The Angels have employed the world’s best baseball player, center fielder Mike Trout, since 2011, yet the team has never come close to fully capitalizing on his presence. The Halos endured their third straight non-playoff season in 2017, during which a thumb injury helped limit Trout to a career-low 114 games, and finished below .500 (80-82) for the second year in a row. With Trout on their roster, the Angels have gone to the postseason just once – in 2014 – and the Royals swept them from the American League Division Series that year. So, through no real fault of his own, Trout has never even won a playoff game in the majors.
With Trout set to enter the third-last year of his contract in 2018, general manager Billy Eppler has spent this offseason making one impressive move after another to ensure the Angels finally give real support to the two-time AL MVP. Not only was Eppler able to reel in the offseason’s top free agent, ballyhooed Japanese phenom Shohei Ohtani, but he also kept big-hitting left fielder Justin Upton from leaving via the open market and improved the team’s infield substantially with the pickups of second baseman Ian Kinsler (acquired from the Tigers) and third baseman Zack Cozart (signed to a three-year, $38MM deal).
The Angels’ inability to find solutions at either the keystone or the hot corner helped lead to their downfall last season, when their second basemen finished with the majors’ third-worst fWAR (minus-0.3) and their third basemen posted the league’s 10th-worst mark (2.0). Kinsler and Cozart combined for 7.4 fWAR in 2017, meanwhile, and the latter was particularly strong during an unexpected offensive breakout (.297/.385/.548 in 507 plate appearances). Even if that proves to be a mirage and Cozart regresses to being the roughly league-average hitter he was from 2015-16, both that and the ex-Reds shortstop’s top-quality defense would still make him a welcome addition in Anaheim.
Now, with Trout, Upton, Kinsler, Cozart, shortstop Andrelton Simmons, catcher Martin Maldonado and right fielder Kole Calhoun, the Angels have an enviable core group of position players (though Calhoun’s the only lefty-swinger of the bunch). Of course, they may yet have another impressive bat in Ohtani, who thrived as a lefty slugger in Japan and will get an opportunity to factor in as a designated hitter with the Angels. Another benefit of Ohtani’s presence is that it should make it easier for the team to limit the at-bats of future Hall of Famer Albert Pujols, who seemed to finally hit the wall during his age-37 campaign in 2017.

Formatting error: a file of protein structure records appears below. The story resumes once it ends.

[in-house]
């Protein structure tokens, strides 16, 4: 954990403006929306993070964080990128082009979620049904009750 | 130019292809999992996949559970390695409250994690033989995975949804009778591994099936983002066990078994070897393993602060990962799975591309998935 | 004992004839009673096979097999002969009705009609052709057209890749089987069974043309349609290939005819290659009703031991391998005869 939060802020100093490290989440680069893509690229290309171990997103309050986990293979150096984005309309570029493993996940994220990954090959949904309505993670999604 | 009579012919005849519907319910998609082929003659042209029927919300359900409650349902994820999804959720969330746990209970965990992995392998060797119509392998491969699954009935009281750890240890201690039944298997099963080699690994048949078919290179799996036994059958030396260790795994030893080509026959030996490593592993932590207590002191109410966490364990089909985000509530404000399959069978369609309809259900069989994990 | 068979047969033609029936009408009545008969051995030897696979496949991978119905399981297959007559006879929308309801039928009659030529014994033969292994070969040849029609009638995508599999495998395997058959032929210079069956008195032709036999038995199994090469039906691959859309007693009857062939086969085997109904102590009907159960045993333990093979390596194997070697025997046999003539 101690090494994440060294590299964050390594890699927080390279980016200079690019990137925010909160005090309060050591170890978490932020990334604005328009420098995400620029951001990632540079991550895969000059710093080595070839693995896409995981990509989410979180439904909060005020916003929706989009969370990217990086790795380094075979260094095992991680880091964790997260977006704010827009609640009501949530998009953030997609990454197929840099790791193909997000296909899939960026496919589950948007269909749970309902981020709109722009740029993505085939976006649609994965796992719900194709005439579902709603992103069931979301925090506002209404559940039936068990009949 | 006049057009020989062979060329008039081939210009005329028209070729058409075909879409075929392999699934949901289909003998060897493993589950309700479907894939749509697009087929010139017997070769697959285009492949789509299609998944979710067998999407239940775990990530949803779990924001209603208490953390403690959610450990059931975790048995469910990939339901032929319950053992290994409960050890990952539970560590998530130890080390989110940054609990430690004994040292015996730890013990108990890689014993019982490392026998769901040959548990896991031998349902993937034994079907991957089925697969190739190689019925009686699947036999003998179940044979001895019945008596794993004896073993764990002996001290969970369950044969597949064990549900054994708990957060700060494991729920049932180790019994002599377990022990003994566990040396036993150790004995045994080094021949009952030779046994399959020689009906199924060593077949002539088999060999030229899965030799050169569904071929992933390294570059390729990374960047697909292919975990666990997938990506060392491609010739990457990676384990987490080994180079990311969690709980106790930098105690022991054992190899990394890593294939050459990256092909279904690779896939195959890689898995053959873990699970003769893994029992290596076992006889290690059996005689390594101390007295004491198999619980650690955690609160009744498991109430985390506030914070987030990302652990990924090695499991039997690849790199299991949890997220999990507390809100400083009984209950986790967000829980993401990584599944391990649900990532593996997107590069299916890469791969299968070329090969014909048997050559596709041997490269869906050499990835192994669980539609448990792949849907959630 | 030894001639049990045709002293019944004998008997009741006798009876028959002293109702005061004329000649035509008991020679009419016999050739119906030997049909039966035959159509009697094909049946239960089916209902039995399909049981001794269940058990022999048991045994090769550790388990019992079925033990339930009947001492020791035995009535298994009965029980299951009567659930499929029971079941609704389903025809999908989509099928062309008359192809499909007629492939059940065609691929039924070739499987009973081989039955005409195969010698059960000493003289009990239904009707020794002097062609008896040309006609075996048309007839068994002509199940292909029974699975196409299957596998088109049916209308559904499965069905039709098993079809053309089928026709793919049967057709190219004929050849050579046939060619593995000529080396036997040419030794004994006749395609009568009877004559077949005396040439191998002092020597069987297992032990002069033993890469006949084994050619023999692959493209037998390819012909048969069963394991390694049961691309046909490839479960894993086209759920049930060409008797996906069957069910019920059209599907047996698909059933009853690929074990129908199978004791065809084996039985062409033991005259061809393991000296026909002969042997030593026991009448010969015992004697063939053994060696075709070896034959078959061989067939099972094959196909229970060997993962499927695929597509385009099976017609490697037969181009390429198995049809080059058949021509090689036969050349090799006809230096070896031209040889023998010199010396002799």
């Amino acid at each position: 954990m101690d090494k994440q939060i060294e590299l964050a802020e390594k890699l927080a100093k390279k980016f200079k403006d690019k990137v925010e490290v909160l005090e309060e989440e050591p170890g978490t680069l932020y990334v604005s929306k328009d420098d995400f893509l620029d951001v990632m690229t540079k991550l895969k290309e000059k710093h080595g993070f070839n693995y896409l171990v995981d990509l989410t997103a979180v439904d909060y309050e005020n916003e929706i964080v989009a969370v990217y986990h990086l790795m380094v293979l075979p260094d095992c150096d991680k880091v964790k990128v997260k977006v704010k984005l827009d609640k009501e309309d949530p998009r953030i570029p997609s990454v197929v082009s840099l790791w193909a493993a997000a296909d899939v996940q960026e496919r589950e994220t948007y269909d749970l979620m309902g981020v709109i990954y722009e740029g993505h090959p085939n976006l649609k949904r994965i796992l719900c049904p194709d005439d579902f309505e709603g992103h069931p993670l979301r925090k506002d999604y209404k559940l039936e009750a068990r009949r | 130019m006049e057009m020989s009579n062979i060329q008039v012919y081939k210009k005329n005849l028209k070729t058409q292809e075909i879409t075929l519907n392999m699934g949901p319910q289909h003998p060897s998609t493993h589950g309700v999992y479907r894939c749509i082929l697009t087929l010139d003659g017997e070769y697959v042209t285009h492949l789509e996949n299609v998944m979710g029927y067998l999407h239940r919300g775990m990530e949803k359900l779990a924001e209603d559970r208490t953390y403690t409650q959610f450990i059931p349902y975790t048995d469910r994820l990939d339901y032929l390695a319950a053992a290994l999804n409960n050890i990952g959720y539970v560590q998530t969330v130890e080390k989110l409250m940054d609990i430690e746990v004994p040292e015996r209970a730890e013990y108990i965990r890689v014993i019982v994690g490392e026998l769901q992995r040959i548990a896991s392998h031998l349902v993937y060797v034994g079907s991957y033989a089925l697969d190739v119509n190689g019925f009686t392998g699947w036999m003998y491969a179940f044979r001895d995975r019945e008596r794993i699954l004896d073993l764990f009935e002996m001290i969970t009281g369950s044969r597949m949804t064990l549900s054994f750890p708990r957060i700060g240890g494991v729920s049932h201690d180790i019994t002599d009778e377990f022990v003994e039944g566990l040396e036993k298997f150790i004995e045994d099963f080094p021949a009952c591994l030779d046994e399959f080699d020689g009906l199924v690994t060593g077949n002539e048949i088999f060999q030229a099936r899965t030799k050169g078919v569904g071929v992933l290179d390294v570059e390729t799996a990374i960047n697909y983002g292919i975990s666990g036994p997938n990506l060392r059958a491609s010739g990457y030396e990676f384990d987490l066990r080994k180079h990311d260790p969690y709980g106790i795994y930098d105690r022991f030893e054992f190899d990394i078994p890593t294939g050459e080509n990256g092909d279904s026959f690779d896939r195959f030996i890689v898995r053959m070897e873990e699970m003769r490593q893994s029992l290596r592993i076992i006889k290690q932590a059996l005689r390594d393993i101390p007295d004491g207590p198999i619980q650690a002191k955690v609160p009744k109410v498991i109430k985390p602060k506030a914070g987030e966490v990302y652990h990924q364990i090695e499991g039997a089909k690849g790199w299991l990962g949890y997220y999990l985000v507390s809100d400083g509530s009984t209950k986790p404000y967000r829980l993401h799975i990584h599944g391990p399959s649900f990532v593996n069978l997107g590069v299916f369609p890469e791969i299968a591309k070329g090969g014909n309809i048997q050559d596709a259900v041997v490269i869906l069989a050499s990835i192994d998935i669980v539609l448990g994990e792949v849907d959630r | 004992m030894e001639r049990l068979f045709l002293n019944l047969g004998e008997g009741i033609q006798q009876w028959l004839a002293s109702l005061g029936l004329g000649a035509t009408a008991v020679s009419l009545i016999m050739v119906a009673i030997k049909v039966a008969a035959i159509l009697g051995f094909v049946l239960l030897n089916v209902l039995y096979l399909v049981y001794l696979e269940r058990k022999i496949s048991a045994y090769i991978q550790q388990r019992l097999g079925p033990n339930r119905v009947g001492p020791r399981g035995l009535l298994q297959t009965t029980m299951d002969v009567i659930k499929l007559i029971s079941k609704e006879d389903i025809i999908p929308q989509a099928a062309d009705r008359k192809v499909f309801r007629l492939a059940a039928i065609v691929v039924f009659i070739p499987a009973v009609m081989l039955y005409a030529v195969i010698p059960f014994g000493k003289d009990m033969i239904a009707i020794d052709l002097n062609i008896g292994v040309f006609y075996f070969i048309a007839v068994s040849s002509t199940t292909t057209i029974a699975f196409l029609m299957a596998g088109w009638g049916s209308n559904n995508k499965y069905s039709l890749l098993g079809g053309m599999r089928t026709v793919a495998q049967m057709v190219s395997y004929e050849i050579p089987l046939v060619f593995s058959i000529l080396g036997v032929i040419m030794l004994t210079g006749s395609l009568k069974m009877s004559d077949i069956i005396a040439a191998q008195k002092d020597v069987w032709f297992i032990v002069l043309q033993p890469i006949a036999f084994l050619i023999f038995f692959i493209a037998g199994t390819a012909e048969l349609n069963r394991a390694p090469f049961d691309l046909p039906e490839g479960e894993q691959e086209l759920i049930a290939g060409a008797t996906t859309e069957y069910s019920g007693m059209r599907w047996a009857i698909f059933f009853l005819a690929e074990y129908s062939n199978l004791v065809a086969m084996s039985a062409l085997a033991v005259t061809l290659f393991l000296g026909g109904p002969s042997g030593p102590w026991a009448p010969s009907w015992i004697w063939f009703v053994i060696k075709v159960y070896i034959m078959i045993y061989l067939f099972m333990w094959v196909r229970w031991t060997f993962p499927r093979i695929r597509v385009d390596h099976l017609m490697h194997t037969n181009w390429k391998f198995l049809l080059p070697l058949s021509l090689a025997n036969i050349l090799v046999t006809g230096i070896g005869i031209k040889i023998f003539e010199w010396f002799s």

While it’s anyone’s guess whether Ohtani’s offensive excellence will transfer from Japan to North America, he at least figures to be a front-line starting pitcher if healthy. That’s not a given, unfortunately, as the hard-throwing right-hander is currently dealing with a sprained UCL in his throwing elbow. Every team that courted Ohtani during his famous foray into free agency seemingly knew about the issue at the time, however, and there’s hope it won’t prove to be a major injury.
Barring a disastrous turn of events, Ohtani and fellow righty Garrett Richards – who barely pitched over the previous two years while contending with injuries of his own – should form an outstanding one-two punch. There are injury- and performance-related questions peppered throughout the rest of what could be a six-man starting staff, though, with no one from the quintet of Matt Shoemaker, Parker Bridwell, Tyler Skaggs, Andrew Heaney and Nick Tropeano inspiring a ton of confidence.
Beyond that, a bullpen that was an upper-echelon group last season lost arguably its premier reliever, workhorse Yusmeiro Petit, who joined the AL West rival Athletics in free agency. With apologies to up-and-down veteran Jim Johnson, whom the Angels acquired from the Braves last month, they haven’t done anything to adequately replace Petit. Consequently, their current relief corps consists of several question marks aside from Blake Parker, who was tremendous last season.
Eppler’s heavy lifting for the offseason is probably over, but he could still address certain areas – namely the pitching staff – in an effort to bolster the Angels’ playoff chances in 2018. At the same time, other AL GMs will surely make moves in the coming months that help shape the postseason race next year. But for now, the Angels join the division-rival/reigning world champion Astros, Indians, Yankees and Red Sox as the class of the AL, according to FanGraphs, which regards the new-look Halos as an 86-win team. Based on that projection, the Angels would finish three games ahead of sixth-place Toronto, earn the AL’s second wild-card spot and snap their three-year playoff drought. We’re still a few months from seeing these Angels play a meaningful game, but are you on the bandwagon right now?
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